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botch

1
[ boch ]
/ bɒtʃ /
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See synonyms for: botch / botched / botcher on Thesaurus.com

verb (used with object)

to spoil by poor work; bungle (often followed by up): He botched up the job thoroughly.
to do or say in a bungling manner.
to mend or patch in a clumsy manner.

noun

a clumsy or poor piece of work; bungle: He made a complete botch of his first attempt at baking.
a clumsily added part or patch.
a disorderly or confused combination.

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“Was” is used for the indicative past tense of “to be,” and “were” is only used for the subjunctive past tense.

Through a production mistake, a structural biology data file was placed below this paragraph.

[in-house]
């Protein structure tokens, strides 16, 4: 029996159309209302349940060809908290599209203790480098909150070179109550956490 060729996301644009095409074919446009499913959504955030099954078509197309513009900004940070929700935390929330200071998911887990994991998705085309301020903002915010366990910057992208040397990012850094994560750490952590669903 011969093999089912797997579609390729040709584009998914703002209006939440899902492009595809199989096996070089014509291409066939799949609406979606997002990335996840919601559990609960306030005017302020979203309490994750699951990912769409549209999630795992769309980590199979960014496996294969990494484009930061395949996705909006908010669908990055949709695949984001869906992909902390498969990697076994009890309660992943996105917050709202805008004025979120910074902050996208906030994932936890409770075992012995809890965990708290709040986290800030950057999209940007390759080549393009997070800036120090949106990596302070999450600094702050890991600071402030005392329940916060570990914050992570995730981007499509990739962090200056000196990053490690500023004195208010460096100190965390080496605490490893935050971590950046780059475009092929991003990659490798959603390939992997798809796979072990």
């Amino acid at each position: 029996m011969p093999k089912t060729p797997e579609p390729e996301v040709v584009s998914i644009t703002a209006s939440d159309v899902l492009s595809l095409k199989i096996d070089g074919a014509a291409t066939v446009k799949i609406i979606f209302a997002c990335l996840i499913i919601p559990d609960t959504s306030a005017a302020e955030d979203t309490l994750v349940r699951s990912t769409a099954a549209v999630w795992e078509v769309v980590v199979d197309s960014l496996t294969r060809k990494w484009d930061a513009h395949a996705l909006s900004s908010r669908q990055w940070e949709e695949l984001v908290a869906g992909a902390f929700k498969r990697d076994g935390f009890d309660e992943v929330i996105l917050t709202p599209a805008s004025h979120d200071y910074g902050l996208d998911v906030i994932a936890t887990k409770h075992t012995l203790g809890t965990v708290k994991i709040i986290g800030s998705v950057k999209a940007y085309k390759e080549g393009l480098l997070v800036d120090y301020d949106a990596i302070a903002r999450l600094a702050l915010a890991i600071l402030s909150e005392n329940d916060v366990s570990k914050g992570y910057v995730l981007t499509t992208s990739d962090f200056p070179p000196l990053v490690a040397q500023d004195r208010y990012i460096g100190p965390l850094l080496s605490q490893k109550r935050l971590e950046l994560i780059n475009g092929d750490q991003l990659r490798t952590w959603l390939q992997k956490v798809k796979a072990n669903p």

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Origin of botch

1
First recorded in 1350–1400; Middle English bocchen “to patch up”; perhaps to be identified with bocchen “to swell up, bulge” (verbal derivative of bocche botch2), though sense development unclear

OTHER WORDS FROM botch

botch·er, nounbotch·er·y, noun

Definition for botch (2 of 2)

botch2
[ boch ]
/ bɒtʃ /

noun

a swelling on the skin; a boil.
an eruptive disease.

Origin of botch

2
1350–1400; Middle English bocche<Old French boche, dialectal variant of boceboss2
Dictionary.com Unabridged Based on the Random House Unabridged Dictionary, © Random House, Inc. 2021

Example sentences from the Web for botch

British Dictionary definitions for botch

botch
/ (bɒtʃ) /

verb (tr often foll by up)

to spoil through clumsiness or ineptitude
to repair badly or clumsily

noun

Also called: botch-up a badly done piece of work or repair (esp in the phrase make a botch of (something))

Derived forms of botch

botcher, noun

Word Origin for botch

C14: of unknown origin
Collins English Dictionary - Complete & Unabridged 2012 Digital Edition © William Collins Sons & Co. Ltd. 1979, 1986 © HarperCollins Publishers 1998, 2000, 2003, 2005, 2006, 2007, 2009, 2012
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